and to thank you judge. as a former dean, i know important -- i know how important to law school generosity like yours can be. i'm very appreciative of what you have done for the university of alabama law school. i'm sure they tell you this all the time, but to hear from another dean, gifts like yours and support like yours make an enormous difference to a place like this. thank you. >> thank you very much. you certainly honored us with your presence. i enjoyed the conversation very much. >> will you join me in thanking justice kagan? [applause] >> thank you very much. [applause] [captioning performed by national captioning institute] [captions copyright national cable satellite corp. 2013] >> i got upset with the president. they combat my mental health -- health for theal first few meetings and that they never show up. when i was walking in the white house and met this woman, one of the press people. they never cover my meetings. she said mental health is not a sexy issue. country,ured the found out what was needed, pass systems actl health of 1980. it passed through congress one month bef
. cetera. surveillanceyou served as president of the american civil liberty union. she's a professor of law at brooklyn law school as well. edward snowden in that parlor game hero or goat? >> guest: my usual response, peter, when people want to talk about snowden. my first response is to say instead of talking about the messager, should we talk about the problem? and i think snowden has done us a great favor. he said the reason he wanted to start releasing some of the documents so the american people could make the decision about whether they think we have gone too far. or whether they are too many costs? i think that's in fact discussion we're now having. i think his strategy worked. the american people are being informed. because one of the things we learn is not even just that the government was spying in ways i was already describing in my book, but that we had in the fisa court we had secret law. there was law that the court was making that the american people couldn't find out what the law was. to me, it really went too far. >> host: is there anything in the patriot act you agree with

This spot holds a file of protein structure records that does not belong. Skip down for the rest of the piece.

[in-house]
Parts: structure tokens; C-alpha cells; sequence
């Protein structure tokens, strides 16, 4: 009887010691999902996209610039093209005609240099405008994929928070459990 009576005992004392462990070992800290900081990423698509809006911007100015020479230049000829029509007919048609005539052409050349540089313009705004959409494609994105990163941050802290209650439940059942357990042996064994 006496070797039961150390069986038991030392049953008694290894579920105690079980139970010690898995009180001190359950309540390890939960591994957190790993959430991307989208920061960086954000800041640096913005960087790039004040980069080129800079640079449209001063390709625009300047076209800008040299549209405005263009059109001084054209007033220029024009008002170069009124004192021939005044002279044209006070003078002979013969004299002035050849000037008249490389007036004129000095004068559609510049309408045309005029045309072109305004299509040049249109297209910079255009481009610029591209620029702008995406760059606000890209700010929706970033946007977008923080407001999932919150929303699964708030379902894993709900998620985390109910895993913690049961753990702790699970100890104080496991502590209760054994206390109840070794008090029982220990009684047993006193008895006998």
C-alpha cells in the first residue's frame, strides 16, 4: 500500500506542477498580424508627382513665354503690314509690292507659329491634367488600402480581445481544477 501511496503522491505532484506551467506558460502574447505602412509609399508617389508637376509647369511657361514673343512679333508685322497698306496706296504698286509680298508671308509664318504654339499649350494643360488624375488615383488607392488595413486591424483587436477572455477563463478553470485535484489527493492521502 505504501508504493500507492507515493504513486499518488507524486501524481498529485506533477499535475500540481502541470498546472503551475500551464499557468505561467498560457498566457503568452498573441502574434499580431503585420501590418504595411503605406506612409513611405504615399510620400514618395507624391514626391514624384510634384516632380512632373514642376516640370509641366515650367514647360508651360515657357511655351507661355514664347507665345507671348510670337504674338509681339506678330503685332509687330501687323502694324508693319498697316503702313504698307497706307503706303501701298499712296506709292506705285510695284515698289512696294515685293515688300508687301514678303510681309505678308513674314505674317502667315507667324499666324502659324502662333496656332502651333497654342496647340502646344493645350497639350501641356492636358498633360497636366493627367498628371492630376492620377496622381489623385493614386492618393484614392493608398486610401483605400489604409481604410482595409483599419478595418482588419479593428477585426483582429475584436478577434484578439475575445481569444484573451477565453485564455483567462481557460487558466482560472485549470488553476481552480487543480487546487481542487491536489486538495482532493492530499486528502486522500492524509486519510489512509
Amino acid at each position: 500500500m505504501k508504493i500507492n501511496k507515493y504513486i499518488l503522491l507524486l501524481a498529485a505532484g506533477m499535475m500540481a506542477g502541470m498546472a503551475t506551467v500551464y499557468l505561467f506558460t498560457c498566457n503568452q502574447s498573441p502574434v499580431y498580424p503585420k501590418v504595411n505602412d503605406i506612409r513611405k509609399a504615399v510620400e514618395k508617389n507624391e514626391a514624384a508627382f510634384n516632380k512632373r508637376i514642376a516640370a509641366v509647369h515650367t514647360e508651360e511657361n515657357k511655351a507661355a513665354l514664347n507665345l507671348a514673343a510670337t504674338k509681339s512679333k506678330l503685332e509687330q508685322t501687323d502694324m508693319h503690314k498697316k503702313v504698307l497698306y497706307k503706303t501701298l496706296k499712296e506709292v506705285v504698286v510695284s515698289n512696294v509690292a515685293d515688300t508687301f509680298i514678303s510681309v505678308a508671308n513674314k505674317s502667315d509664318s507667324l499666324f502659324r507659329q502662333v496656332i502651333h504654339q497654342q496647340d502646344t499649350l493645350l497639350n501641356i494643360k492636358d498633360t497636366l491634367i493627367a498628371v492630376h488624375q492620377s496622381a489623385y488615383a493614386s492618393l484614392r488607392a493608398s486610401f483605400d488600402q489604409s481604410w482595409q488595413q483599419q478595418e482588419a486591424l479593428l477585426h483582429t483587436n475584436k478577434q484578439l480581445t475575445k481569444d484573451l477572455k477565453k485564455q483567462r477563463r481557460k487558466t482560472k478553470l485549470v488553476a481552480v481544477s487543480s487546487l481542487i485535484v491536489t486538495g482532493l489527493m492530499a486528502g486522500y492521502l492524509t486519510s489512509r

? >> i think he will in a more aggressive way than he has before. the law is working, it's benefiting some people, je yes, there have been problems but it's doing what he said sit would do. the second parts of the case -- the second part is thinking republicans have sabotaged the website and all the problems are because of the efforts of the republicans. martha: there are new questions launched at the white house. people trying to sign on and we are still getting error messages. >> reporter: people are going on and still getting error messages. >> you are confusing error message with cueing message which is an entirely different thing. >> reporter: the goal is to enroll more people. if they are still waiting -- >> i would point you to the fact that more people are visiting the site and able to effectively go from beginning to end when it comes to enrolling than was the case in october and november. martha: getting tougher and tougher in there. accord together white house those directed to a cue on the obamacare site will get help at a later time. >> reporter: the white house confirmin